Some observations about China

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This post was originally published in 2007
It may contain stale & outdated information. Or it may have grown more awesome with age, like the author.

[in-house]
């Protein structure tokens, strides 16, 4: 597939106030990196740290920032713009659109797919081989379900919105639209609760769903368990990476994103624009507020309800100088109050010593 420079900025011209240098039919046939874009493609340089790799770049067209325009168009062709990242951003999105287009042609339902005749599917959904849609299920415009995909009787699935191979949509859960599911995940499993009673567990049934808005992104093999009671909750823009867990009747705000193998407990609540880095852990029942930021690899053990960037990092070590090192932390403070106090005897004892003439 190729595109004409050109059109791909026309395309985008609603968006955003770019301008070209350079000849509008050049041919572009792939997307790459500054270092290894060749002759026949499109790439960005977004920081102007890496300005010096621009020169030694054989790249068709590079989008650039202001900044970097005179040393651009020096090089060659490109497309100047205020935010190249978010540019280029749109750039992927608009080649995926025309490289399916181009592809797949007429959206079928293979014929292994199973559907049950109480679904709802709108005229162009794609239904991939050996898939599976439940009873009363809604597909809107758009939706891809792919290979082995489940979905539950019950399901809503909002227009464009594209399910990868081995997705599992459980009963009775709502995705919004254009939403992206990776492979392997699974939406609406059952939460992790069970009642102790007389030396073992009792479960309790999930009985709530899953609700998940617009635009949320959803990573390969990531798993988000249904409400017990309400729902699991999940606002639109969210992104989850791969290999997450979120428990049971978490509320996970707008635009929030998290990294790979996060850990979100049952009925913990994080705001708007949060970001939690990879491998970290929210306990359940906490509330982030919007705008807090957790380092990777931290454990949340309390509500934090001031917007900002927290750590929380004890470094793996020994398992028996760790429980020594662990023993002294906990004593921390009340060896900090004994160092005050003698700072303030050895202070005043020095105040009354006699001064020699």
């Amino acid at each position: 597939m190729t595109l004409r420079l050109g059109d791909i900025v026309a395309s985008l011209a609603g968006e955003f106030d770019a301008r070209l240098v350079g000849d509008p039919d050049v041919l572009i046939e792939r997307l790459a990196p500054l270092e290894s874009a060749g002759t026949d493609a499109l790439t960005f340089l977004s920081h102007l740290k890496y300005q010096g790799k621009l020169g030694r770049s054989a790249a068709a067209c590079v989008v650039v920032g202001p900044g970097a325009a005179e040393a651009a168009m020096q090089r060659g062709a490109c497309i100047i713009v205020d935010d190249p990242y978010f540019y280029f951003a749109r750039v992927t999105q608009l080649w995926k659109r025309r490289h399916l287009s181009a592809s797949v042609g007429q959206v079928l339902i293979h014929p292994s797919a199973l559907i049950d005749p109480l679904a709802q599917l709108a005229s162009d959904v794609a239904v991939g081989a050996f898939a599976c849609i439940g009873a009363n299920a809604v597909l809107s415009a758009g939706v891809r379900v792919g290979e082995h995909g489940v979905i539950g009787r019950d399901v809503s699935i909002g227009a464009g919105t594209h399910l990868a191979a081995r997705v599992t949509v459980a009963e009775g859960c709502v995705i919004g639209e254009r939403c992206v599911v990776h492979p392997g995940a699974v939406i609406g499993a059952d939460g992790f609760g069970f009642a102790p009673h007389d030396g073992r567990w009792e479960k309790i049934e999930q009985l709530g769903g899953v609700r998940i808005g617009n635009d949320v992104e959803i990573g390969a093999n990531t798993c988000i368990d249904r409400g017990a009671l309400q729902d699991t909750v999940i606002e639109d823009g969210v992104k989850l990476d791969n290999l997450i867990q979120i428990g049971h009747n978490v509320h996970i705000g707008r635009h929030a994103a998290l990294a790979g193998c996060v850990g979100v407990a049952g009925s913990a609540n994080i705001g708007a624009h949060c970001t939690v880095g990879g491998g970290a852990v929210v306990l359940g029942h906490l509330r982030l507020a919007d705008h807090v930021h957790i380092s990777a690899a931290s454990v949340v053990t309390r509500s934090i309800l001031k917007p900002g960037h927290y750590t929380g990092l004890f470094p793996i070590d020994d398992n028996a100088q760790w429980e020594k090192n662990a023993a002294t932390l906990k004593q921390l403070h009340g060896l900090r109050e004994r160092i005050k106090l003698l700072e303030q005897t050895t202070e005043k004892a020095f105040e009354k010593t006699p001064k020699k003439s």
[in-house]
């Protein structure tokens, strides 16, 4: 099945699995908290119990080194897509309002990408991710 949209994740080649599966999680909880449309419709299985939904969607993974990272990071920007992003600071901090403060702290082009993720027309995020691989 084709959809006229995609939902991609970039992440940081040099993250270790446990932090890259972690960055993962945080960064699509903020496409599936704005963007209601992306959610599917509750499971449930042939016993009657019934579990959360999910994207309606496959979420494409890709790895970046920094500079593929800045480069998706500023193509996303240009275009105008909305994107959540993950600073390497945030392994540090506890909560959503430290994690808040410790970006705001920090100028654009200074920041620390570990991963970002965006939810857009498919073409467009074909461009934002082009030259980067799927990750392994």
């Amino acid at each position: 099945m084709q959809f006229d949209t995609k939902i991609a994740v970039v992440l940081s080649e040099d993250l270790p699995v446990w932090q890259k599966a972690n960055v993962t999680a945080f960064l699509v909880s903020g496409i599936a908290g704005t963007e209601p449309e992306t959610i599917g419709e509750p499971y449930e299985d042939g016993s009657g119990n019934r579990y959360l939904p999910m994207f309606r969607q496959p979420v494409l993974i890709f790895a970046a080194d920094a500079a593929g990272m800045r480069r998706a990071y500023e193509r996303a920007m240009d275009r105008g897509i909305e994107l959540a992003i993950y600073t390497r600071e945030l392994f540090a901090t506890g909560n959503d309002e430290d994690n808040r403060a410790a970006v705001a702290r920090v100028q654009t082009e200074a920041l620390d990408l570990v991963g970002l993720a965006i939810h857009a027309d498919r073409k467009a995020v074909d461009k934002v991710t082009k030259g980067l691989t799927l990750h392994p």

1 It is filled with Chinese people. 2 Shanghai, at least, is not as dirty/crowded as I was led to believe. Sure there are piles of rubbish around, but one only sees those from the bus/taxi/train, when traveling from a nice area to another nice area. So long as one doesn't accidentally wander into the "affordable housing" zones, one doesn't see much rubbish. 3 The selection of ludicrously expensive clothes is vast. 4 I've been here for ~2 weeks, and haven't seen a fight. Not even a shouting match, and I haven't been pick-pocketed. 5 The police force must be absolutely massive, more often than not there is at least a police car visible. The police often park on a corner and just sit in the car with their lights flashing. In fact, they almost never turn their lights off, just drive around with them flashing all the time. Apparently one is expected to wildly swerve out of the way only if the police car has both the lights and the siren engaged. There are a lot of police on motorbikes here, and pedal-powered officers. I repeat: there are a lot of police here. 6 There are a lot of security guards, everywhere. The housing compound where Yvonne's parents live is patrolled twenty-four-hours by ex-military security guards. They look mean and carry batons. They also have walky-talkies, which they jabber into non-stop. They are very serious, and don't seem to take chances. If a delivery vehicle arrives at a gate, for example, the guard there will wave him down, ask the driver where within the compound his delivery is for, then give the driver a time limit to arrive at that residence. The driver is then allowed to proceed. The guard will then radio a fellow guard, who will wander over to the delivery driver's destination to check that he has indeed gone where he said he would. I don't know what would happen if the driver was late or got lost, but I doubt it would be fun for him. There are a lot of guards, and I imagine they get bored patrolling, and would relish a good bashing. I doubt the police would take the delivery driver's side in this instance, either. 7 There are "crossing-wardens" at almost every zebra crossing in the shopping areas. They stand on either side of the road with whistles in their mouths, augmenting the red/green crossing lights. If someone attempts to jay walk, the warden will grab them and push them back onto the foot path. When the light goes green the warden checks everything is OK, then waves the crossers over the road. All of this is necessary, given the complete lack of attention drivers pay to pedestrians. They will just drive slowly through the crowd of people crossing the road, beeping their horn wildly. It's not so bad when the cars do this, what one has to watch out for is the scooters and bikes. They go much faster, expecting to be able to weave through the crowd. I told Yvonne that if it looks like one is going to hit me, I'm going to do my damnedest to jump out of the way and then kick them off their bike/scooter. 8 To qualify for a drivers license in China, one must be competent at controlling one's vehicle, have good eyesight and hearing, and be totally insane. A couple of days ago, Yvonne and I took a bus home from town. The bus was pretty standard for that route (different routes have different buses, depending on who runs that route), big dents all up the walls, scratched windows, brand-new LCD screens displaying adverts, coughing wheezing raving-lunatic driver. Not only did the driver speed (it seems buses/taxies are given some leeway with regards to the speed limits), he weaved in and out of traffic! He passed other buses, trucks, cars... Oh and like all drivers in China, he honked the horn incessantly, even when there was nothing in the way. As far as safe driving goes, all of the above is pretty far out, but this is the best part: the driver would drive in the center of the road (where the left-most right and the right-most left lanes ran side-by-side), for long stretches of road. A few times other buses/cars had to swerve out of the way, when they realised this guy wasn't kidding around. During all this, no-one batted an eye. Before I return to New Zealand I'll rent a taxi and take a five minute video of "normal" driving in China, to prove I'm not on LCD 24/7. Seriously, forget amusement rides, come experience the real thing. 9 If one is planning on spending the day in town, one needs to plan when and how much to drink. The toilets in China range from luxury to hole in the ground. In most public toilets that are not inside a large mall, one is required to part with coin, or not wipe. There is usually a happy "sales attendant" sitting at a table in the "lobby" of the public toilet who sells toilet paper. 10 Chinese people never cease to be amazed at a white person using chopsticks as well as them, and will always say so. This gets old quickly. Humans are creatures that are able to learn things, motor tasks can be learned especially well. The use of chopsticks is a motor task. Ergo any human, with practice, should be able to master them without too much difficulty. Using chopsticks is not an art. I could probably make more observations like that, but they'd get increasingly lame so I'll stop there. We're going to Hangzhou tomorrow. I know nothing about Hangzhou, it is a place somewhere in China that we are going to travel to on a train. I'm looking forward to the train ride.
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